90 percent of american men will be obese
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Most Americans risk obesity, U.S. government says
Oct. 3, 2005 - Ninety percent of U.S. men and 70 percent of women eventually become overweight, meaning hardly any American will escape it unless something drastic changes, U.S. researchers said on Monday.
The older they get, the more likely Americans are to put on the extra pounds that take them out of the healthy weight class and make them overweight or obese, the researchers said.
"National surveys and other studies have told us that the United States has a major weight problem, but this study suggests that we could have an even more serious degree of overweight and obesity over the next few decades," said Dr. Elizabeth Nabel, director of the National Heart, Lung, and Blood Institute, which paid for the study.
"In addition, these results may underestimate the risk for some ethnic groups." Black and Hispanic Americans are more prone to be overweight or obese than whites.
The report, published in the Annals of Internal Medicine, found that over 30 years, nine out of 10 men and seven out of 10 women taking part in a Massachussetts-based study became or stayed overweight.
More than a third were obese or became obese.
"Our results, although not surprising, are worrisome," said Dr. Ramachandran Vasan, an Associate Professor of Medicine at Boston University School of Medicine, who led the study.
"If the trend continues, our country will continue to face substantial health problems related to excess weight."
For the study, Vasan and colleagues studied 4,000 white adults taking part in the ongoing Framingham Heart Study, a giant, long-term study of people living in Framingham, Massachusetts.
Volunteers aged 30 to 59 were followed for 30 years, from 1971 to 2001.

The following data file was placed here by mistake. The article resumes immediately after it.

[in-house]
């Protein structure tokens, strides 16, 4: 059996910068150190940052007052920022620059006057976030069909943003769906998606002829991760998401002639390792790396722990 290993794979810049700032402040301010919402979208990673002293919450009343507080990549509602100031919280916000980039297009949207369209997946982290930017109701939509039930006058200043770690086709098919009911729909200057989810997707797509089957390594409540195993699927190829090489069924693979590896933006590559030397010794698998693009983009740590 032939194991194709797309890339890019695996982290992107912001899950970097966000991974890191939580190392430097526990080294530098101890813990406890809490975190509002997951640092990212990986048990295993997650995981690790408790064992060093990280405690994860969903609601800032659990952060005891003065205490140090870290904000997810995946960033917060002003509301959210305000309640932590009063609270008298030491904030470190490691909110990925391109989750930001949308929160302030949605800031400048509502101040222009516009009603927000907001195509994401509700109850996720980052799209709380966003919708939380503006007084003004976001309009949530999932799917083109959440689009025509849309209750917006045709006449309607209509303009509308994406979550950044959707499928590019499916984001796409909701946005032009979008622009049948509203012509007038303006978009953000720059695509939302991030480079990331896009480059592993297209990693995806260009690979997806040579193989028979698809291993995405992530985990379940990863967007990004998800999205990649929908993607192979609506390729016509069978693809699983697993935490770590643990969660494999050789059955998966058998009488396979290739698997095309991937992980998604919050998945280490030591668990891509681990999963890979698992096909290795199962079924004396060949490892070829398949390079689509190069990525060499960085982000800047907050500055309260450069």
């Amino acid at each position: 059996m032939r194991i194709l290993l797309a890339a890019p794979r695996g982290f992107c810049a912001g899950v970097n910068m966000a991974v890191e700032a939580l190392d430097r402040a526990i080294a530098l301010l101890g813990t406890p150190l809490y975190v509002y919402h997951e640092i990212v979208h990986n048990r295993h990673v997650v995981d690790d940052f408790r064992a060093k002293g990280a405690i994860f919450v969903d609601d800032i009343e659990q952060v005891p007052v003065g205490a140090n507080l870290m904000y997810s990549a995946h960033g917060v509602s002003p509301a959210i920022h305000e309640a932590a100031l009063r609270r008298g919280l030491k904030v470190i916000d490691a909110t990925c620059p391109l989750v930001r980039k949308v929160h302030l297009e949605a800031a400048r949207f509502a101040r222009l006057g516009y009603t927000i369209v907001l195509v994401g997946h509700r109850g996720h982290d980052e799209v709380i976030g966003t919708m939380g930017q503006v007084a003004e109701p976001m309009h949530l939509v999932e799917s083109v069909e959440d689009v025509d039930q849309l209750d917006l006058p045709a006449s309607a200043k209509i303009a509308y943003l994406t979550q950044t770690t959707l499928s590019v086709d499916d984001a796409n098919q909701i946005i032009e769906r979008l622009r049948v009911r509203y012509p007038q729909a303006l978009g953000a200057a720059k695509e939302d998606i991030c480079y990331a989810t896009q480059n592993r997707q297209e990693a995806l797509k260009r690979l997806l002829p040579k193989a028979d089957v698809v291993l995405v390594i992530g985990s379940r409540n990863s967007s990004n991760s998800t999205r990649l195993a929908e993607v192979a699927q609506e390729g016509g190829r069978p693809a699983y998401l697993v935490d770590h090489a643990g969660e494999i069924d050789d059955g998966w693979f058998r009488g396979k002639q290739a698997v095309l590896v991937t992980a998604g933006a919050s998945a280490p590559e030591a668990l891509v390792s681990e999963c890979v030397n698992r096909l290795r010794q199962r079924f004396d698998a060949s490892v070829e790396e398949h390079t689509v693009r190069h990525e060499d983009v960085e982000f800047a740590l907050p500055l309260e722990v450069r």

Among other things the researchers measured each volunteer's body mass index or BMI -- a standard measure of weight relative to height, which is an indicator of total body fat. A BMI of 18.5 to 24.9 is considered a healthy weight. A BMI of 25 to 29.9 is considered overweight, and obesity begins with a BMI of 30 or higher.
About one in five women and one in four men who were at a healthy BMI at one point became overweight after four years. Among those who were overweight, up to 23 percent of women and 13 percent of men became obese within four years.
Being "overweight and (suffering from) obesity increase the risk of poor health. We hope these results will serve as a wake-up call to Americans of all ages," Nabel said.
"Even those who are now at a healthy weight need to be careful about maintaining energy balance to avoid gaining weight. Taking simple steps to make sure that overall the number of calories you consume do not exceed the amount you burn can play a major role in lowering your risk for many chronic conditions."
The U.S. Centers for Disease Control and Prevention has found that 65 percent of U.S. adults aged 20 or older are either overweight or obese and 30 percent of adults are obese.
A BMI calculator can be found at http://www.cdc.gov/nccdphp/dnpa/bmi/calc-bmi.htm.
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